Cross-border impacts of climate change: a blind spot for the European Union

June 28th, 2017 | Download as PDF
Cross-border impacts of climate change: a blind spot for the European Union

Lifejackets on a Greek beach bear witness to the refugee influx that shook the foundations of the European Union. One of the future cross-border impacts of climate change may be the migration of even larger numbers of refugees (photo: Megan Trace,

The Third European Climate Change Adaptation Conference was held in Glasgow in June 2017, focused on “Our Climate Ready Future”. The ClimateChangePost presents a selection of contributions to this conference. This article is the second in a series of eight based on presentations given at the conference, and interviews with the scientists.

This contribution was presented by Richard Taylor of the Stockholm Environment Institute.


The European Union may be one of the most at-risk regions in the world with respect to cross-border climate change’. A remarkable statement made by Richard Taylor and his colleagues at the Stockholm Environment Institute at the European Climate Change Adaptation Conference (ECCA) in Glasgow in June 2017. Climate risk assessments generally focus on direct impacts of climate change; cross-border impacts are left out. ‘The latter, however, may be as significant or more significant than direct impact ones’, Richard stated. ‘Especially the small EU states are highly vulnerable, such as the Netherlands, Belgium, and Luxembourg’.

His colleague Henrik Carlsen stresses the importance of this study. ‘Indirect, cross-border impacts of climate change are a blind spot in climate change vulnerability assessments so far. Our study is meant to raise awareness of the importance of this’.

A clear example is the impact of the recent ‘refugee crisis’ caused by destabilisation and conflict in Europe’s neighbourhood, that shook the foundations of the EU project. The European Union is highly dependent on other parts of the world for its stability and prosperity. The EU is the biggest trade actor in the world, for instance, accounting for 16% of global imports and exports. It therefore seems obvious that climate change impacts beyond Europe’s borders are likely to create risks, and require adaptation ‘at home’. But so far, the external dimension of climate risks has been largely ignored by adaptation planning at both the national and EU levels. In addition, there may also be spill-over effects of climate change within the EU from one member state into others.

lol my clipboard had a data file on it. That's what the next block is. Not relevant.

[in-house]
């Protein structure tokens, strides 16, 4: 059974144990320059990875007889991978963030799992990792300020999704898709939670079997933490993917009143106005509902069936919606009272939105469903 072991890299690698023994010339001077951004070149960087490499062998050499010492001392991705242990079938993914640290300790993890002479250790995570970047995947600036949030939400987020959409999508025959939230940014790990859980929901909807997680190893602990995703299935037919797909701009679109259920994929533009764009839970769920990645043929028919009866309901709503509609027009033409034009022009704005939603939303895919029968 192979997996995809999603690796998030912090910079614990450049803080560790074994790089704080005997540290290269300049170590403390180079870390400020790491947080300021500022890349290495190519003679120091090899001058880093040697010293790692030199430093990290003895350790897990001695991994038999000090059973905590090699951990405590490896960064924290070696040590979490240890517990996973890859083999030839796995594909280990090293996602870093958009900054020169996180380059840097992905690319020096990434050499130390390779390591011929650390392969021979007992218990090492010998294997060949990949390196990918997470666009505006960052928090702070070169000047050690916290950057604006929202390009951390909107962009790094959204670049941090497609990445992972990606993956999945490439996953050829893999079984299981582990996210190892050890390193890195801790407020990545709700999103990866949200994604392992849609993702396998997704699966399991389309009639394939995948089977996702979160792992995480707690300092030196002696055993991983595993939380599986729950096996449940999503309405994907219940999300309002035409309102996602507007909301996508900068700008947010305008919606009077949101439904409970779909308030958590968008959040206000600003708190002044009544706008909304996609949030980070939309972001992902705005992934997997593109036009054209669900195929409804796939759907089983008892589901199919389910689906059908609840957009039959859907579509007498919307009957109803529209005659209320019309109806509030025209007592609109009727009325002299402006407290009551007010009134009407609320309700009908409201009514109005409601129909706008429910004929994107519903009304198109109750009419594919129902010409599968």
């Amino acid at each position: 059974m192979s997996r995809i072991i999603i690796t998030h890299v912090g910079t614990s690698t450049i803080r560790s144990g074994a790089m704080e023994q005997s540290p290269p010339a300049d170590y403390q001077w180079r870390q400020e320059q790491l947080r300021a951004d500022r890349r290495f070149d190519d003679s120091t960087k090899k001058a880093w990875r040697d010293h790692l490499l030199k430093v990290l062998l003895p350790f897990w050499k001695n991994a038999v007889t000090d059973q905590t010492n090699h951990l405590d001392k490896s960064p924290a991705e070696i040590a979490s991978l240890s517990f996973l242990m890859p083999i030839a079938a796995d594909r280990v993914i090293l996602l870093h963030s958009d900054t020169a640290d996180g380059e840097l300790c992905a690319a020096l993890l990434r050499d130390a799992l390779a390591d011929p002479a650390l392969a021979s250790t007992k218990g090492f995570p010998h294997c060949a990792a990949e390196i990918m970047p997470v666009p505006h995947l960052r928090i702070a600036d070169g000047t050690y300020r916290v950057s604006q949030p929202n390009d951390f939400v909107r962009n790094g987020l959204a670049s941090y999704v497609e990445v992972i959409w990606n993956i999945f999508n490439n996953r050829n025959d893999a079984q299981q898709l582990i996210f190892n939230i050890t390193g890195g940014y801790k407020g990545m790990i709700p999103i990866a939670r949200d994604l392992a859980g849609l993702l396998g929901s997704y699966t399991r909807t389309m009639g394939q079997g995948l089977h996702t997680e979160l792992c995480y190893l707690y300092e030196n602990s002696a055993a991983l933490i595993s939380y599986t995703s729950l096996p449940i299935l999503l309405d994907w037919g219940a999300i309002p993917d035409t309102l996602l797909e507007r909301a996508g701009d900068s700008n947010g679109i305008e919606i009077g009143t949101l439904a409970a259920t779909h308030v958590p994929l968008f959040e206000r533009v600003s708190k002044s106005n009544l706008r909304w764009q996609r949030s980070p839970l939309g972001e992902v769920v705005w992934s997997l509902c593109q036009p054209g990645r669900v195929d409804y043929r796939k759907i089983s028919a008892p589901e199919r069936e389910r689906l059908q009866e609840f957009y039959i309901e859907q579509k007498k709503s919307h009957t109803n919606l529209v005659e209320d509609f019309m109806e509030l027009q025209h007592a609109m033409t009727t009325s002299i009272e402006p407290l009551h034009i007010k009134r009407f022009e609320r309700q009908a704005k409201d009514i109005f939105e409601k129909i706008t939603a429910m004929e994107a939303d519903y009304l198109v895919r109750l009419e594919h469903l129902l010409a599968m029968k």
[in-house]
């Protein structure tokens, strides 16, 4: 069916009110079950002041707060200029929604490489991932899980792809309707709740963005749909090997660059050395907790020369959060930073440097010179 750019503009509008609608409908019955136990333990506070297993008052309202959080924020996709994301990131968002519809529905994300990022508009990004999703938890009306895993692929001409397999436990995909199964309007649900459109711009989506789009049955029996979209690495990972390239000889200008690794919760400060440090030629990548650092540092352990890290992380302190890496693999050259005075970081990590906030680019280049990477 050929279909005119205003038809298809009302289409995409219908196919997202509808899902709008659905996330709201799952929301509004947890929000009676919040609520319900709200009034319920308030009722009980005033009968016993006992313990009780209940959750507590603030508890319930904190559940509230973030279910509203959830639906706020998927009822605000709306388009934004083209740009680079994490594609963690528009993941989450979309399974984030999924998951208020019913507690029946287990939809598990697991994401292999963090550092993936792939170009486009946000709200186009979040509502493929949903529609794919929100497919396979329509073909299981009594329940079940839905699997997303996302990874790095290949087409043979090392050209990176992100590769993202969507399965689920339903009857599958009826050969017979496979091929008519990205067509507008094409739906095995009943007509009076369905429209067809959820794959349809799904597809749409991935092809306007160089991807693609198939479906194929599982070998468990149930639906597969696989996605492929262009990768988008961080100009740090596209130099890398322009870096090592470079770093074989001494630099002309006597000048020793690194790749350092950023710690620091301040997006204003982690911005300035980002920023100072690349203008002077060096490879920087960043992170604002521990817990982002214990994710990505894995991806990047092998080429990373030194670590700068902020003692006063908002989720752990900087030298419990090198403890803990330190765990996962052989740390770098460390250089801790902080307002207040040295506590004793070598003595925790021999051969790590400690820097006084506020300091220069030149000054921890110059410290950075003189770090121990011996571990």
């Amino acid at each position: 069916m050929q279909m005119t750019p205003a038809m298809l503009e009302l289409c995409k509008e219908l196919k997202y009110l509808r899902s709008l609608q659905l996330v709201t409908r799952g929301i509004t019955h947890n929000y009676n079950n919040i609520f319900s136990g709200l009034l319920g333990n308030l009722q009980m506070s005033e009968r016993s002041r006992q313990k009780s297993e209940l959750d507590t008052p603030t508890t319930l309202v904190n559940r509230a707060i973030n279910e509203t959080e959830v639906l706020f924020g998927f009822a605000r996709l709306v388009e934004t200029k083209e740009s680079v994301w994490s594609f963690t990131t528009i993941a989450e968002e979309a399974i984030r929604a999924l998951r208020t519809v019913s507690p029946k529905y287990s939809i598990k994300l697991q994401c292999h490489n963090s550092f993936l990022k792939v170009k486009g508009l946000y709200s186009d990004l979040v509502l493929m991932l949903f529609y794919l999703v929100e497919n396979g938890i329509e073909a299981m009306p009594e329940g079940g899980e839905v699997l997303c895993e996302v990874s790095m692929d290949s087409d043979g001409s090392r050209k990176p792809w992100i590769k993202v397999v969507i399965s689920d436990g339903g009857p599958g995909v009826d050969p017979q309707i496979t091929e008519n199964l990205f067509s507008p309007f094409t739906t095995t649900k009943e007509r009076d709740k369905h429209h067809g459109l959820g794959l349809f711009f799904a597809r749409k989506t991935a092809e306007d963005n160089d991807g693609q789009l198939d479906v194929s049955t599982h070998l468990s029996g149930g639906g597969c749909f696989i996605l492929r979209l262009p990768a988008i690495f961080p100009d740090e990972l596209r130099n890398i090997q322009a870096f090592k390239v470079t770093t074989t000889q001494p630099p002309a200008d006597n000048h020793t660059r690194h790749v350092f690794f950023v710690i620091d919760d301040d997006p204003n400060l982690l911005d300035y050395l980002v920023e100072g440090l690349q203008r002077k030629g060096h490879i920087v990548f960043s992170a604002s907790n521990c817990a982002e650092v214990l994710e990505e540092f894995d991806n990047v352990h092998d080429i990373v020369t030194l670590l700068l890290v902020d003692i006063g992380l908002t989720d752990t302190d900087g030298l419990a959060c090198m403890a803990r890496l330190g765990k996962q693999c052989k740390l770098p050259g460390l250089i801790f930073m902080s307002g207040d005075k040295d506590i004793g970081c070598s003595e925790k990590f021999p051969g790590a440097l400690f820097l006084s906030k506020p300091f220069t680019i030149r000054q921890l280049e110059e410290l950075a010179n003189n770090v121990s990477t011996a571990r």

Adaptation planning should consider cross-border impacts. Three dimensions must be addressed: spill-over effects between EU member states, vulnerabilities outside the EU that may impact the EU, and vulnerabilities in the EU that may impact the rest of the world. According to Henrik and Richard, climate change-related risks can affect countries through four pathways: biophysical (transboundary dependency on water), finance (foreign investments), people (migration), and trade. ‘The trade pathway particularly explains why countries like the Netherlands and Belgium are highly vulnerable. These countries are characterized by their openness of trade. Through trade they have a high exposure to climate change impacts in the rest of the world’, they explain.

These dimensions and pathways can be combined in indicators that express each country’s exposure to climate change. This research, carried out by the Stockholm Environment Institute, compares exposure to direct impacts in each country, and exposure when indirect, cross-border impacts are also included. The results reveal a striking disparity between the two scenarios - especially for wealthy countries in Northern Europe. These countries can afford to implement strategies to adapt to climate change; their vulnerability to direct impacts, therefore, is relatively low. Their wealth, however, is related to their open economies and investments overseas, which puts them at risk, indirectly, to climate change impacts in other parts of the world. Richard: ‘You might say that Asia’s climate change vulnerabilities, for instance, may be Europe’s problem as well. For example, the flooding which occurred in Thailand in 2011 was a national disaster, but it also triggered impacts in other places including the shortage of hard disk drives in Europe’.

Henrik and Richard stress that their results are preliminary. ‘Do not trust our current results too much. We need better data’. One thing is clear, however: the EU needs to consider cross-border impacts of climate change before claiming a country’s vulnerability is ‘low’.


Further reading:

Working paper – Introducing the Transnational Climate Impacts Index: indicators of country-level exposure Download

Policy brief – Transnational climate change impacts: an entry point to enhanced global cooperation on adaptation? Download

Policy brief – National Adaptation Plans and the indirect impacts of climate change Download

Adaptation without Borders Theme on weAdapt – Short films, briefs, Prezis, etc. Download

IMPRESSIONS project website Download